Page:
Thursday, April 6, 2017
Make mobile videos in a faster way (with lots of filters). Apple's Clips app launches today.
After Apple first announced its Clips video-making app a couple weeks ago, a lot of people — including me — wondered whether this was the company’s attempt to grab some of the attention that’s been siphoned by social apps like Snapchat, Instagram, and Facebook. After using the new Clips app for the past five days, it’s become clear to me that this is not Apple’s attempt at a “social” app, at least, not in the way that social networks work.
Instead, it’s a video-making app that borrows some features from other apps. It’s an app that requires some thought and a little more work than a Snap or tweet or ‘gram does. These days, it’s possible to use those apps in public and with friends in a way that doesn’t feel terribly rude, whether it’s because everyone else is doing it or because the point is to share something quick and raw. With Clips, prepare to spend at least a few minutes making something share-worthy.
But that’s not a bad thing: it’s a distinctly Apple-like approach to mobile video. Parts of the app are also really fun to use. There’s at least one element of the app that feels like it could use a whole redesign, and the question still remains as to whether this app is one that iPhone (and iPad) users will feel compelled to use before they use their favorite social apps. But overall, this is a kind of next-generation iMovie that I’m willing to bet a healthy portion of Apple’s user base will be happy to use.
If you ever said, “I wish iMovie was less about dissolves and transitions and more about adding cool filters and text,” then you are in luck.
Clips is free to download, and it’s available on iOS only. It’s launched to the App Store today. To summarize: you can shoot new photos or videos from within the app, or you can pull from your existing iPhone library. From there, you can add text, filters, overlays, emoji, and something Apple is calling “posters,” which are opaque title cards.
Clips are created in a square format, and are added to a basic timeline at the bottom of the screen. You can add individual video clips up to 30 minutes long to this timeline; and the total run time of a finished Clips video can be as long as 60 minutes. It’s also created and shared in 1080p HD, if your source video is HD. This is the kind of stuff that makes it much more of a video creation app than a Snapchat competitor.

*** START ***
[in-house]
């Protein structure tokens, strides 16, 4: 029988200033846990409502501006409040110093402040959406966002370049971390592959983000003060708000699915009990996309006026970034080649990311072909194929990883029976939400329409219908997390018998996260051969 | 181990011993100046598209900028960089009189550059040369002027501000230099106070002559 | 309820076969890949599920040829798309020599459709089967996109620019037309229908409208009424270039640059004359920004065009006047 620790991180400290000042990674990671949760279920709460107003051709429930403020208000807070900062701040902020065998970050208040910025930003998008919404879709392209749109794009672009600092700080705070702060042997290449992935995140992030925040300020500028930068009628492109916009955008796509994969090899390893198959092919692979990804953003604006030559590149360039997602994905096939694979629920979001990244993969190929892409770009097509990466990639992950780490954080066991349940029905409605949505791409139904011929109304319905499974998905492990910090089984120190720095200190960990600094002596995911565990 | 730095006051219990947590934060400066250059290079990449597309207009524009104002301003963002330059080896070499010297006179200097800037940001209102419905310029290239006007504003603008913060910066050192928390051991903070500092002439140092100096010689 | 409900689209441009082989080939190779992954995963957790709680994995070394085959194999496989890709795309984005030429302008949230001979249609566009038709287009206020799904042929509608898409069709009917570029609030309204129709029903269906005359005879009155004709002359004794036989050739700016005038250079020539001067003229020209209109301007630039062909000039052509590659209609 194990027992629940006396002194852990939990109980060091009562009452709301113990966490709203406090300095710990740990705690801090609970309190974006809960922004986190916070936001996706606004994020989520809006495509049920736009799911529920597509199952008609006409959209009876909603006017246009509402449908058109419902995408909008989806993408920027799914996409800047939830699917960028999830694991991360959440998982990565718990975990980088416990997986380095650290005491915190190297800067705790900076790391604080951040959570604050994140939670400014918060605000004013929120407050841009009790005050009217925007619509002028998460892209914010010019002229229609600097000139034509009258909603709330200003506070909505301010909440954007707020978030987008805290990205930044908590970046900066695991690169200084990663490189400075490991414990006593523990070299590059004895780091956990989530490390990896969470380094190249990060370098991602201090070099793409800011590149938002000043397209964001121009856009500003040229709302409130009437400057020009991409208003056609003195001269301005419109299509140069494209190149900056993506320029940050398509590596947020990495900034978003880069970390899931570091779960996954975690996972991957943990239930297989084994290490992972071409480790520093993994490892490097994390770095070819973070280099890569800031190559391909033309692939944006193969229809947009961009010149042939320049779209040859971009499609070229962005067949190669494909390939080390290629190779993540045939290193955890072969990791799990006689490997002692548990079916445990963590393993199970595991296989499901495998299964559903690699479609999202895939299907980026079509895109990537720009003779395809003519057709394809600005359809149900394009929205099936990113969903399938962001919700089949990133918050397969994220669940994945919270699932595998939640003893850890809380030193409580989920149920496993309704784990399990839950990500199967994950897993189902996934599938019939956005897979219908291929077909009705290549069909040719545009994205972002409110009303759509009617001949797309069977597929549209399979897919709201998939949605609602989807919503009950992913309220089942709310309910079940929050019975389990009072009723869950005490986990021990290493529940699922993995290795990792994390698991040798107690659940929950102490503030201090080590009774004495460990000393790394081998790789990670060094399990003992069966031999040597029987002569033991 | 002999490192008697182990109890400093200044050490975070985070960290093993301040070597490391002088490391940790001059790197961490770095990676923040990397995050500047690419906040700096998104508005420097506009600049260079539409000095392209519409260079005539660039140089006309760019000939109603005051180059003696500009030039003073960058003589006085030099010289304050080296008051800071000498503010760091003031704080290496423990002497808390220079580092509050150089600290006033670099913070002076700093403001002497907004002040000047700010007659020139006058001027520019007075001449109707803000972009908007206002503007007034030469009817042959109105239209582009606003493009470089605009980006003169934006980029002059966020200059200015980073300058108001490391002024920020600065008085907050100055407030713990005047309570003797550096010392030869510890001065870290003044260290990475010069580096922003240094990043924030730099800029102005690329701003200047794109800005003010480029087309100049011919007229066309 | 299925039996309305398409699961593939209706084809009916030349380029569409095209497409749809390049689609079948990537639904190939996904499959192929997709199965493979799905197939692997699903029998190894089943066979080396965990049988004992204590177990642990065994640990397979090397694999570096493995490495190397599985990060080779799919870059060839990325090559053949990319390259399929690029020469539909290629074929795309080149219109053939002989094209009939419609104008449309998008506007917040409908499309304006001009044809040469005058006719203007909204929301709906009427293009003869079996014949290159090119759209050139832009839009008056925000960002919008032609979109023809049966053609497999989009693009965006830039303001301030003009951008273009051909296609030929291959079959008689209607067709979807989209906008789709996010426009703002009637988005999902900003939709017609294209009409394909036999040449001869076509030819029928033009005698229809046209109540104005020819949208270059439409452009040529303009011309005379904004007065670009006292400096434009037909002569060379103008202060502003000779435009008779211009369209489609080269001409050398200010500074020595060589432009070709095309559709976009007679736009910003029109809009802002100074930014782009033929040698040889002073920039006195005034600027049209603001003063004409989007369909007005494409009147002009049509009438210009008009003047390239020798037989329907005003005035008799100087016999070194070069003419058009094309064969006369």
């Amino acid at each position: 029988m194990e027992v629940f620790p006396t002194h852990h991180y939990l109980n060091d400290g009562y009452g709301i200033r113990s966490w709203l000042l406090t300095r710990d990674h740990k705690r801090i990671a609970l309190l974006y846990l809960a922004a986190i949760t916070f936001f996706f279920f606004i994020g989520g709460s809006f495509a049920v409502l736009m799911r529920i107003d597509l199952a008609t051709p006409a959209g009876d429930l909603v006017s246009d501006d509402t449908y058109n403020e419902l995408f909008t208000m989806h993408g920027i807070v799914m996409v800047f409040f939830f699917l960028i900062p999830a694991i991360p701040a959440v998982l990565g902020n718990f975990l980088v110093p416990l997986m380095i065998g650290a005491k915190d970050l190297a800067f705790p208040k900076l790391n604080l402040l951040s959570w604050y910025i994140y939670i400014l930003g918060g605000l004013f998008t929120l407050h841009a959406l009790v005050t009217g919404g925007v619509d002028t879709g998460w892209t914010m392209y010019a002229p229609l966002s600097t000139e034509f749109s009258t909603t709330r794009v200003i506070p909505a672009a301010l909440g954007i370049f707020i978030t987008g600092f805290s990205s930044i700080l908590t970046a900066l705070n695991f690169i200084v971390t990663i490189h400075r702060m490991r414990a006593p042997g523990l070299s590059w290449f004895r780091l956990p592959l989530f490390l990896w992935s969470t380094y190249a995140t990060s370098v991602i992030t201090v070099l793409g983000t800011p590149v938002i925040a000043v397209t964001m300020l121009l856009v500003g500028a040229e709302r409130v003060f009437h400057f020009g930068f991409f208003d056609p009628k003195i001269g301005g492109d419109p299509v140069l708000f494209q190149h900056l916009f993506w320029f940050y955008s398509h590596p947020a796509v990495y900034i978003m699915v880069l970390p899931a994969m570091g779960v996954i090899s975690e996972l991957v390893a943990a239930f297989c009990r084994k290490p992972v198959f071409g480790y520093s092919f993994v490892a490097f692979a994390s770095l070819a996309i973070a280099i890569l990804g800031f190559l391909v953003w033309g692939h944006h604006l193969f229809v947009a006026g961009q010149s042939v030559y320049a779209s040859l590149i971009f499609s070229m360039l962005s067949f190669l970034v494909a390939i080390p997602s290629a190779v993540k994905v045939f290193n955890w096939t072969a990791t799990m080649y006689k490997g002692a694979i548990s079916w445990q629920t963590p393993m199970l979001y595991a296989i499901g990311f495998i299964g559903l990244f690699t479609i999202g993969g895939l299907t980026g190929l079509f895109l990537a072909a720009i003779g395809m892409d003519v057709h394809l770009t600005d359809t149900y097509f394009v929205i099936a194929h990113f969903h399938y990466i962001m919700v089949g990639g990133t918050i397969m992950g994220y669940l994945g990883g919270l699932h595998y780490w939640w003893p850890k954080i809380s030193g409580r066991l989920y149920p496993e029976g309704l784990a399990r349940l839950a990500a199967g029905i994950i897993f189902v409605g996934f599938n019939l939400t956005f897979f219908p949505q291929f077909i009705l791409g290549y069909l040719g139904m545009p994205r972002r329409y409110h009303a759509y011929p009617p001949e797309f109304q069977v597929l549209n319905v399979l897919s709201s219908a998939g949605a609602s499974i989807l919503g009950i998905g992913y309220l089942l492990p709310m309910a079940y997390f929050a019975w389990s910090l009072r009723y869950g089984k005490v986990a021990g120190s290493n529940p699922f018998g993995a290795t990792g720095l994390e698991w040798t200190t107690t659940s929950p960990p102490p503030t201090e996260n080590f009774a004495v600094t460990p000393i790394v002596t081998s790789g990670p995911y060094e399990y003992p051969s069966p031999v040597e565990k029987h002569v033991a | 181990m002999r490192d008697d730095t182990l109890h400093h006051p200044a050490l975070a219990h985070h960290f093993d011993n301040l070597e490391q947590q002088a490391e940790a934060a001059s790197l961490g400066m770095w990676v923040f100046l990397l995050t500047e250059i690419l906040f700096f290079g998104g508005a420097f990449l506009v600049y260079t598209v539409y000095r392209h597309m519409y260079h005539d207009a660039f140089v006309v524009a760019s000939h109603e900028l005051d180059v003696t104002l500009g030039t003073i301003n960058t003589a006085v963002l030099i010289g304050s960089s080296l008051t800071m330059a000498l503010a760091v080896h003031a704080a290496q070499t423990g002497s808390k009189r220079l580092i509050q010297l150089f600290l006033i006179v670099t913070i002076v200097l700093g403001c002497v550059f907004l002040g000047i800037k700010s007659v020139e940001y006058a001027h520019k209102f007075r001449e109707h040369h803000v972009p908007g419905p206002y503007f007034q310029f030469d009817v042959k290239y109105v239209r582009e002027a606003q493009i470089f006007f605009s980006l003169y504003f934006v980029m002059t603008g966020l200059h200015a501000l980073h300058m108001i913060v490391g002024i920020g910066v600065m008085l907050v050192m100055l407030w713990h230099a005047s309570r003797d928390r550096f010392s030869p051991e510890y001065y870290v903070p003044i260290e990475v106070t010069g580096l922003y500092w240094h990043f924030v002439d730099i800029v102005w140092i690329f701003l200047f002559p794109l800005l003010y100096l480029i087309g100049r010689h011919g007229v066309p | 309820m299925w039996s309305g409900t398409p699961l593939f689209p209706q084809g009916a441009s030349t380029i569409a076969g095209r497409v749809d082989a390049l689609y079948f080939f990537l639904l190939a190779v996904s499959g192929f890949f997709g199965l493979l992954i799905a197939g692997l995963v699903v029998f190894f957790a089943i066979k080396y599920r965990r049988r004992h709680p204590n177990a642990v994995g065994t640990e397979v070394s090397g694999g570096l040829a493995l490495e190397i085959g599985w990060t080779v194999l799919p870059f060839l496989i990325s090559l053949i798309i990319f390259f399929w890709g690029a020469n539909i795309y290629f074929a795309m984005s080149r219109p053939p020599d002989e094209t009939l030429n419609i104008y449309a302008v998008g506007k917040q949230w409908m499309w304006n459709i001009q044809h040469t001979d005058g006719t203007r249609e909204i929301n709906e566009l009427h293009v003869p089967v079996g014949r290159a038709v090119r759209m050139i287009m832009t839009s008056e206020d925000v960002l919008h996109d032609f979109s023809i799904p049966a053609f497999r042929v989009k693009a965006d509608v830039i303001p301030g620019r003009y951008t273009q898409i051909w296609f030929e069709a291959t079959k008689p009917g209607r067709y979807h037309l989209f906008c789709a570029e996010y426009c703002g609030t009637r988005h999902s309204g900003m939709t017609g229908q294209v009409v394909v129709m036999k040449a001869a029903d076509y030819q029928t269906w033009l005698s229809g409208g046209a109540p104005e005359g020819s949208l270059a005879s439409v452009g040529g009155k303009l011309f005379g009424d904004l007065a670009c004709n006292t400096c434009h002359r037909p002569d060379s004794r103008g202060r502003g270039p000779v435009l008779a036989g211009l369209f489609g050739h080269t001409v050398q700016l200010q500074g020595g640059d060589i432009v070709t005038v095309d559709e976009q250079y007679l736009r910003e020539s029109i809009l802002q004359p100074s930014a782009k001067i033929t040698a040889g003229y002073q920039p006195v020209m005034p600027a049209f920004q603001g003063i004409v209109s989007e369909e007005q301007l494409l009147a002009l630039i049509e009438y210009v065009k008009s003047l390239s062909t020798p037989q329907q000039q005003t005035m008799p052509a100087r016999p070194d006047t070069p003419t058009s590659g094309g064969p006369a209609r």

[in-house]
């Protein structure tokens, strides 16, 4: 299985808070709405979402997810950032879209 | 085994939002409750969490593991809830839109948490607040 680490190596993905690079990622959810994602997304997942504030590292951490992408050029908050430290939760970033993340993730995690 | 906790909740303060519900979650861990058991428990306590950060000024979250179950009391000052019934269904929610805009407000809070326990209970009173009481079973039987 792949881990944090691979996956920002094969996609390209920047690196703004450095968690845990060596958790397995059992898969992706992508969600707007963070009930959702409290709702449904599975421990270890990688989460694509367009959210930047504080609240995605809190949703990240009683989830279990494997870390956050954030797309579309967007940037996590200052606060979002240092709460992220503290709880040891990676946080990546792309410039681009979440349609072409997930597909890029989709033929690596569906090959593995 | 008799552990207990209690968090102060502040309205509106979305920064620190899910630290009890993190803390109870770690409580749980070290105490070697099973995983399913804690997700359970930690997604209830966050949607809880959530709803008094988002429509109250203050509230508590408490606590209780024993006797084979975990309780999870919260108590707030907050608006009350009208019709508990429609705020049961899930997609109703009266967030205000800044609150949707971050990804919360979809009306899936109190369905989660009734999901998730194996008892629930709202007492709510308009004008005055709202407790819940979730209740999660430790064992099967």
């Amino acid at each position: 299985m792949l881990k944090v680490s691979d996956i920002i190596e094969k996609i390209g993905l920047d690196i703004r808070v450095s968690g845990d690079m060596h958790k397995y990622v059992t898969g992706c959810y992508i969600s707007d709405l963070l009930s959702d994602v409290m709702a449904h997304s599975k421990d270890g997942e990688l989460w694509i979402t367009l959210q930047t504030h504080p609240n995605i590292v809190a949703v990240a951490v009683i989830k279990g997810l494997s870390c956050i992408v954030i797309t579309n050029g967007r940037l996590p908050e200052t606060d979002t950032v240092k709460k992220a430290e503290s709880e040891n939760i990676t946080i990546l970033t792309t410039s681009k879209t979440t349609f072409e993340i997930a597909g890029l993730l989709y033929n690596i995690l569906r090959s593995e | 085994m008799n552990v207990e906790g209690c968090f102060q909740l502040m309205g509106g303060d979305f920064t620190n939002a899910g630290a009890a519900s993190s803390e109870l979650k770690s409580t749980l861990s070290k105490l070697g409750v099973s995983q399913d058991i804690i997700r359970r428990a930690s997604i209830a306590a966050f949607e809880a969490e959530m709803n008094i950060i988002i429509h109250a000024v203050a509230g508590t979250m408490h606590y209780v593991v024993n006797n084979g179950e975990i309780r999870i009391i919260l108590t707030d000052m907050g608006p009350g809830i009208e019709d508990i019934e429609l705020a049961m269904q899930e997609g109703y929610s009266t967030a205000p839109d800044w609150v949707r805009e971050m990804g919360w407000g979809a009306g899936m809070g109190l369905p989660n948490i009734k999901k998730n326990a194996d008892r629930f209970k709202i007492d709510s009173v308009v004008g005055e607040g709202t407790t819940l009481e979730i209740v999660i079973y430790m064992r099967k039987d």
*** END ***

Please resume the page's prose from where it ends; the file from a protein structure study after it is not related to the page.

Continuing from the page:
And then there’s Live Titles. Live Titles is the app’s big differentiator, and utilizes voice recognition technology in a way that’s both clever and confusing. Rather than punch in text or scribble it on the phone’s touchscreen display, with Clips you’re supposed to narrate your thoughts out loud. You can opt to have those words included as audio, text, or both. This option was partly driven by the way people are watching video online now — text only, no audio — which makes sense. Unfortunately, the way the feature is designed doesn’t make as much sense.
After selecting a Live Titles style, you’re then supposed to hold down the record button and speak. If you want to mute your voice in a video, you have to tap a mic button. This isn’t exactly intuitive; most times you’re tapping a microphone icon to start recording your voice. While you’re speaking, the text doesn’t appear on the Clip; it’s processed after the fact. If you want to undo Live Titles, you don’t unselect the Live Titles icon; you have to go into the Live Titles options and select “None.”
You also just can’t simply type in text to start from Live Titles; you have to go to the Overlays tab for that. So yeah, it’s complicated.
Considering that Apple plans to include a Help section in the app when it goes live, I’m guessing I’m not the only person who has given early feedback that it’s the most confusing part of the app. It’s a cool concept, but I really hope Apple considers seriously simplifying this.
The comic filter is cool, and it renders the effect on photos and videos as you’re capturing them, not after the fact. Individually, the features are reminiscent of the features in other apps — sepia-toned filters, location and time stamps — but combined, it all feels distinctly Apple. Example: one of the text overlays is a familiar blue iMessage bubble.
When you tap the share button — assuming you want to share your Clips when you’re done, unless you just like to make videos to look at all by yourself, which is possible — all of the usual suspects are there, from Vimeo to Facebook to YouTube to Mail. And iMessage is supposed to be slightly optimized for this. The app will use facial recognition technology to determine who is in your clips videos and prioritize those contacts in the share function; although, I haven’t tested that much, since I was using the app in advance of its official release and couldn’t share the videos to any of my contacts.
So while Clips isn’t Apple’s answer to Snapchat, or Instagram, or Facebook Stories, or Prisma, or the ill-fated Qwiki, there is still an element that’s inherently shareable. Which is to say, after making Clips this week, I actually wanted to share them. In a way, Apple has again renounced the responsibility of being a social network while also encouraging a kind of network-exclusive interaction. Just like the blue bubbles of iMessage will give you away, so will some of the features of this app.
Just don’t try to make a fancy Clips video to share while you’re out in social settings. It takes too darn long, at least at first.